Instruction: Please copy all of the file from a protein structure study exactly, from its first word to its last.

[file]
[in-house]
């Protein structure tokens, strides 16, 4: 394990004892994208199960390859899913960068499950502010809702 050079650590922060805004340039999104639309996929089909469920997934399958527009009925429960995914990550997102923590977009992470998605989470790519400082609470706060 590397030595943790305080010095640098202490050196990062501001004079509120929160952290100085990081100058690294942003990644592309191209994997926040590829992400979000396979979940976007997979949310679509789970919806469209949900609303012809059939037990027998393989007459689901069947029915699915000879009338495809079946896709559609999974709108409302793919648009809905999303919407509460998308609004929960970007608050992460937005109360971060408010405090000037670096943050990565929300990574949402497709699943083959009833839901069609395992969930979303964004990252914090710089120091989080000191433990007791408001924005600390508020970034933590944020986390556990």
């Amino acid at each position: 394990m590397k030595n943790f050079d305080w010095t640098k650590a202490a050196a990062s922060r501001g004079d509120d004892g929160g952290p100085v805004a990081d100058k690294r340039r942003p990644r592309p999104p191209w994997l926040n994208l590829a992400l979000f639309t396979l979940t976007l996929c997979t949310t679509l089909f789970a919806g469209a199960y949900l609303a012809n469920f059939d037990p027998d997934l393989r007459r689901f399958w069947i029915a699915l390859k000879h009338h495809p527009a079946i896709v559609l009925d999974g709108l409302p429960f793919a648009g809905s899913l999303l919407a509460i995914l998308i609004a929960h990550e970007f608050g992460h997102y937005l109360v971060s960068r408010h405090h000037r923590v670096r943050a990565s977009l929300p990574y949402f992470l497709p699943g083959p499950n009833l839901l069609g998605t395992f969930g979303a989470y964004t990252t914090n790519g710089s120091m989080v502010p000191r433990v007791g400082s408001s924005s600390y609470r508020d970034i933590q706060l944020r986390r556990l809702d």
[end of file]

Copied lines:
[in-house]
């Protein structure tokens, strides 16, 4: 394990004892994208199960390859899913960068499950502010809702 050079650590922060805004340039999104639309996929089909469920997934399958527009009925429960995914990550997102923590977009992470998605989470790519400082609470706060 590397030595943790305080010095640098202490050196990062501001004079509120929160952290100085990081100058690294942003990644592309191209994997926040590829992400979000396979979940976007997979949310679509789970919806469209949900609303012809059939037990027998393989007459689901069947029915699915000879009338495809079946896709559609999974709108409302793919648009809905999303919407509460998308609004929960970007608050992460937005109360971060408010405090000037670096943050990565929300990574949402497709699943083959009833839901069609395992969930979303964004990252914090710089120091989080000191433990007791408001924005600390508020970034933590944020986390556990």
């Amino acid at each position: 394990m590397k030595n943790f050079d305080w010095t640098k650590a202490a050196a990062s922060r501001g004079d509120d004892g929160g952290p100085v805004a990081d100058k690294r340039r942003p990644r592309p999104p191209w994997l926040n994208l590829a992400l979000f639309t396979l979940t976007l996929c997979t949310t679509l089909f789970a919806g469209a199960y949900l609303a012809n469920f059939d037990p027998d997934l393989r007459r689901f399958w069947i029915a699915l390859k000879h009338h495809p527009a079946i896709v559609l009925d999974g709108l409302p429960f793919a648009g809905s899913l999303l919407a509460i995914l998308i609004a929960h990550e970007f608050g992460h997102y937005l109360v971060s960068r408010h405090h000037r923590v670096r943050a990565s977009l929300p990574y949402f992470l497709p699943g083959p499950n009833l839901l069609g998605t395992f969930g979303a989470y964004t990252t914090n790519g710089s120091m989080v502010p000191r433990v007791g400082s408001s924005s600390y609470r508020d970034i933590q706060l944020r986390r556990l809702d």